Now each strategic health authority area has a regional medicines management facilitator and therapeutics facilitator, both trained by the centre.
Each PCT was then asked to nominate a national prescribing centre associate who would link to the regional facilitators and trickle down the information to their own patch.
"The aim is that every PCT should have high level, high quality support around medicines," says Mr Jackson. So far, all but three of the 150 PCTs have nominated at least one, and sometimes more, associates.
Diane Sander, medicines management facilitator in the North West and lead medicines management officer at Sefton PCT, says it is already making a difference.
She is now working closely with the region's therapeutics facilitator, the two of them building on the collaborative approach developed over the past five years.
"It just feels like we can respond really quickly to local need," she says. For example, they will be designing the programme for a forthcoming networking event for their PCT associates just two weeks in advance of the day, with the programme dictated by what the associates say they want.
"We are not having to work against a pre-determined curriculum," says Diane. "It's us asking, 'What we can do to meet your needs?'."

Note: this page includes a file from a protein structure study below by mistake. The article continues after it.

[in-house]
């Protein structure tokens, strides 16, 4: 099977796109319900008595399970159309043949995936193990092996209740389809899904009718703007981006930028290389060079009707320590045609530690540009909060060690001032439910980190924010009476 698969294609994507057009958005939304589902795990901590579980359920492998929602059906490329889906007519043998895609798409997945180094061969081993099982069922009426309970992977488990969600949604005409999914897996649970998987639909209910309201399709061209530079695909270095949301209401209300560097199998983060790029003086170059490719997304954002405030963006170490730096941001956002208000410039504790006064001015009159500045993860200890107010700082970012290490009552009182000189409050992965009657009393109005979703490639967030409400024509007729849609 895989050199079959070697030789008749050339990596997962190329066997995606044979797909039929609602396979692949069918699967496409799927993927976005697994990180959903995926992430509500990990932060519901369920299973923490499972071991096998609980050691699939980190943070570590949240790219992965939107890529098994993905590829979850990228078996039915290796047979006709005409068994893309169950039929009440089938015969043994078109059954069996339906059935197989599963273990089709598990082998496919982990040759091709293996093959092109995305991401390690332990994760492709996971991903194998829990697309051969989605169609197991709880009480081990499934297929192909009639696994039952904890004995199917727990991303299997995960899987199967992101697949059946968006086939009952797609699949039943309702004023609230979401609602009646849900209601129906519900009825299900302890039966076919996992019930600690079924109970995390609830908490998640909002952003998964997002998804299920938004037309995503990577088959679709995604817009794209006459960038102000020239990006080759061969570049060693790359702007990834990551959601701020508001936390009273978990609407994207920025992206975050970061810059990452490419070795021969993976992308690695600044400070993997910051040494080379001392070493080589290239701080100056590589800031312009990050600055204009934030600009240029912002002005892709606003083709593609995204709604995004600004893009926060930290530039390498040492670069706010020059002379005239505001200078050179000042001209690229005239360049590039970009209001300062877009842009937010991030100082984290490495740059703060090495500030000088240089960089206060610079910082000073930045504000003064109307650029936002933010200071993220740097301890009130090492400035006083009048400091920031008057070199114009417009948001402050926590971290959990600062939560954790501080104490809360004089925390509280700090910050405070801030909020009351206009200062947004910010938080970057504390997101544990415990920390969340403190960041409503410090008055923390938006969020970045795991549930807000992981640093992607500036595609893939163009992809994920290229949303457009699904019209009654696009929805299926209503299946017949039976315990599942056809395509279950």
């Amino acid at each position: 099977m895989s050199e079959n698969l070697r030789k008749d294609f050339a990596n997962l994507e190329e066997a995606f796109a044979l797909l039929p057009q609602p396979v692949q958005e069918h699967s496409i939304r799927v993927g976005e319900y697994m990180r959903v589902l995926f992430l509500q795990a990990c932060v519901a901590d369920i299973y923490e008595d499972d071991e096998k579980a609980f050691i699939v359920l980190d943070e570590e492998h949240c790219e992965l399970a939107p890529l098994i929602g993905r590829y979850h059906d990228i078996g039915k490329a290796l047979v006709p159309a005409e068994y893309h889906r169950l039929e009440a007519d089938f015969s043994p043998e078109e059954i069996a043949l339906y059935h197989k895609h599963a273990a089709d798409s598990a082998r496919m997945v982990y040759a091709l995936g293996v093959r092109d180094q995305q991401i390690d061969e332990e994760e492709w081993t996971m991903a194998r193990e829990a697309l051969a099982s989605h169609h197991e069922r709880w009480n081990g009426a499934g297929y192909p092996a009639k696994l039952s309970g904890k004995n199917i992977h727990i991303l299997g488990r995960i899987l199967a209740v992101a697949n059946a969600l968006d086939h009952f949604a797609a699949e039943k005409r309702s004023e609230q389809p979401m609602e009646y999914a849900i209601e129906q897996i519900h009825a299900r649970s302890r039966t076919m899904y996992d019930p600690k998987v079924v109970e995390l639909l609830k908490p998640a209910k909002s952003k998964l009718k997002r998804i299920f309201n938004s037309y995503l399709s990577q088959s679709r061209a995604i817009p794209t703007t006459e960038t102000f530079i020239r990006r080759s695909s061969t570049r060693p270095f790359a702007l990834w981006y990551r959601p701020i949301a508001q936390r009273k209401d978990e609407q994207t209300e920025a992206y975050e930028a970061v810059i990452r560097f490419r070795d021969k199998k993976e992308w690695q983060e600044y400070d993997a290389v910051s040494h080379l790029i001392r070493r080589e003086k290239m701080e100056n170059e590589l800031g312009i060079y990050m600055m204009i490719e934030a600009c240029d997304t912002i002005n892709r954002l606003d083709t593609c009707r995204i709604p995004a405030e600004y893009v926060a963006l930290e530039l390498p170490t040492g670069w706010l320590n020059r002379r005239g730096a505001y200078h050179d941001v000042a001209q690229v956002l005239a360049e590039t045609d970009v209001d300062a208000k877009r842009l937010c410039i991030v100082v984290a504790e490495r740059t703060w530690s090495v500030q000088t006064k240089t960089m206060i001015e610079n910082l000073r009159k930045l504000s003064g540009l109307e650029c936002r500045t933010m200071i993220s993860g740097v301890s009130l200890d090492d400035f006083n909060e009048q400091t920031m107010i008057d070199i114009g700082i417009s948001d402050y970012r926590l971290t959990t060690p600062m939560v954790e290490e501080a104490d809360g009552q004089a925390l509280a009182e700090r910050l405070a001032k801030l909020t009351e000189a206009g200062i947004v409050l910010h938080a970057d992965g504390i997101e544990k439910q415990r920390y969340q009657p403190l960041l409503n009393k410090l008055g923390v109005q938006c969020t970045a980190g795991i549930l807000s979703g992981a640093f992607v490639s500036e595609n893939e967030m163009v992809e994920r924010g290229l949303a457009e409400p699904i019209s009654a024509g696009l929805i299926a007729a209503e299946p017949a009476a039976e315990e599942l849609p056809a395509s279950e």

Sue Smith, the National Prescribing Centre associate at Northamptonshire teaching PCT, where she is also associate director of pharmacy policy and prescribing, is similarly enthusiastic.
"I have been an accredited therapeutics trainer since 2004," she says. "It was very rigorous training for that - the high quality assurance around who can and cannot deliver their training.
"But while we always delivered high quality workshops, the people who came would go back to work and their busy lives and nothing much would change."
The new model has allowed the facilitator and associates to redesign workshops, "so that we go back and do something about it", she says. "The whole focus of the training day is not so much about delivering knowledge, but what to do about it."
The National Prescribing Centre's new NPCi website pages are helping this enormously. This site been completely revamped and now has new resources, downloads and interactive chat rooms.
"For example, last month we did a workshop on diabetes and obesity," says Sue. "We asked participants to download the presentations and look at them before the day.
"On the day, we went through key slides, but then had a chance to look at what we want to do with this information that will change practice and improve patient care and how we can stop what shouldn't be happening."
The group then developed an action plan with a timeline and deliverable objectives attached to it.
So far, the centre is focusing on primary care, but recently Clive Jackson launched a pilot project to see whether a similar model could work in secondary care.
"What we understood from the public accounts committee report is that they want us to do more to support SHAs and others to get good practice out there," he says. "I am quite happy with that."